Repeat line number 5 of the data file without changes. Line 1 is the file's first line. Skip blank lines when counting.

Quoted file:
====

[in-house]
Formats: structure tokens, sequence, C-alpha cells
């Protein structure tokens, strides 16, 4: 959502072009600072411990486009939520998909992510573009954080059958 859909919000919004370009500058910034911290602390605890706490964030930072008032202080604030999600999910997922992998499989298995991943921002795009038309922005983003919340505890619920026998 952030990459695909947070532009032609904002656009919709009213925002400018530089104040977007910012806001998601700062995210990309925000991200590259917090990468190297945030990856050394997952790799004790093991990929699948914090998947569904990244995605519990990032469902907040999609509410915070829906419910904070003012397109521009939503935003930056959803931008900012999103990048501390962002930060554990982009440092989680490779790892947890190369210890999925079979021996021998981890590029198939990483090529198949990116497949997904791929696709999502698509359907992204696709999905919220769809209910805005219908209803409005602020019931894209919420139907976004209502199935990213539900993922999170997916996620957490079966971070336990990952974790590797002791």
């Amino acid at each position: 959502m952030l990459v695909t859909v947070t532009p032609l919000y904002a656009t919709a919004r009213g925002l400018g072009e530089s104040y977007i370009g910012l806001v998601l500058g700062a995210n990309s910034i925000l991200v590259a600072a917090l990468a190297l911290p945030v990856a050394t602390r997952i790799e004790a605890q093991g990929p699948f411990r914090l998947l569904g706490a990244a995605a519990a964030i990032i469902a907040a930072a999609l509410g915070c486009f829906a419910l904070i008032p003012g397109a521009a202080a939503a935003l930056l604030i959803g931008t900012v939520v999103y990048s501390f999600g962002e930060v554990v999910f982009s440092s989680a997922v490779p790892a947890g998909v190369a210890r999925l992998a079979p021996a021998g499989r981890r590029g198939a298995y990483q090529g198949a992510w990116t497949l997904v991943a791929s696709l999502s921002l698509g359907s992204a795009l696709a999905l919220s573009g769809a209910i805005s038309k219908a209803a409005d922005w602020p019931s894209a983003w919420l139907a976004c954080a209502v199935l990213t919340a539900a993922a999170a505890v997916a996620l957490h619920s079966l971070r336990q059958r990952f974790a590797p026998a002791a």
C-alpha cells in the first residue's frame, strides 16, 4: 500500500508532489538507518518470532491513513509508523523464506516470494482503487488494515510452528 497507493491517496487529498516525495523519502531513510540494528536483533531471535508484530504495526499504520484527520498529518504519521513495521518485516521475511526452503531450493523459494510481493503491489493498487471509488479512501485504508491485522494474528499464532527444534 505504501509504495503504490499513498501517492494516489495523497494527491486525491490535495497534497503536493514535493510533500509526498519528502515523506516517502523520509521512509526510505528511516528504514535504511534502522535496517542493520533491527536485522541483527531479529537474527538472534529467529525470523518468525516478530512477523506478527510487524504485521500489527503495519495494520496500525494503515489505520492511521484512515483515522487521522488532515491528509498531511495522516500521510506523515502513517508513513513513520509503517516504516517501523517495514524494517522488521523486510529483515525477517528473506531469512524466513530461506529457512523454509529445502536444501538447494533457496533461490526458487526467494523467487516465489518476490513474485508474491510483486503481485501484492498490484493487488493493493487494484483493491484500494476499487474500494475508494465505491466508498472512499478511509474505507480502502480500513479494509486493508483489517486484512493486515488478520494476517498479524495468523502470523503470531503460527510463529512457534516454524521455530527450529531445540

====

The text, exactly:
C-alpha cells in the first residue's frame, strides 16, 4: 500500500508532489538507518518470532491513513509508523523464506516470494482503487488494515510452528 497507493491517496487529498516525495523519502531513510540494528536483533531471535508484530504495526499504520484527520498529518504519521513495521518485516521475511526452503531450493523459494510481493503491489493498487471509488479512501485504508491485522494474528499464532527444534 505504501509504495503504490499513498501517492494516489495523497494527491486525491490535495497534497503536493514535493510533500509526498519528502515523506516517502523520509521512509526510505528511516528504514535504511534502522535496517542493520533491527536485522541483527531479529537474527538472534529467529525470523518468525516478530512477523506478527510487524504485521500489527503495519495494520496500525494503515489505520492511521484512515483515522487521522488532515491528509498531511495522516500521510506523515502513517508513513513513520509503517516504516517501523517495514524494517522488521523486510529483515525477517528473506531469512524466513530461506529457512523454509529445502536444501538447494533457496533461490526458487526467494523467487516465489518476490513474485508474491510483486503481485501484492498490484493487488493493493487494484483493491484500494476499487474500494475508494465505491466508498472512499478511509474505507480502502480500513479494509486493508483489517486484512493486515488478520494476517498479524495468523502470523503470531503460527510463529512457534516454524521455530527450529531445540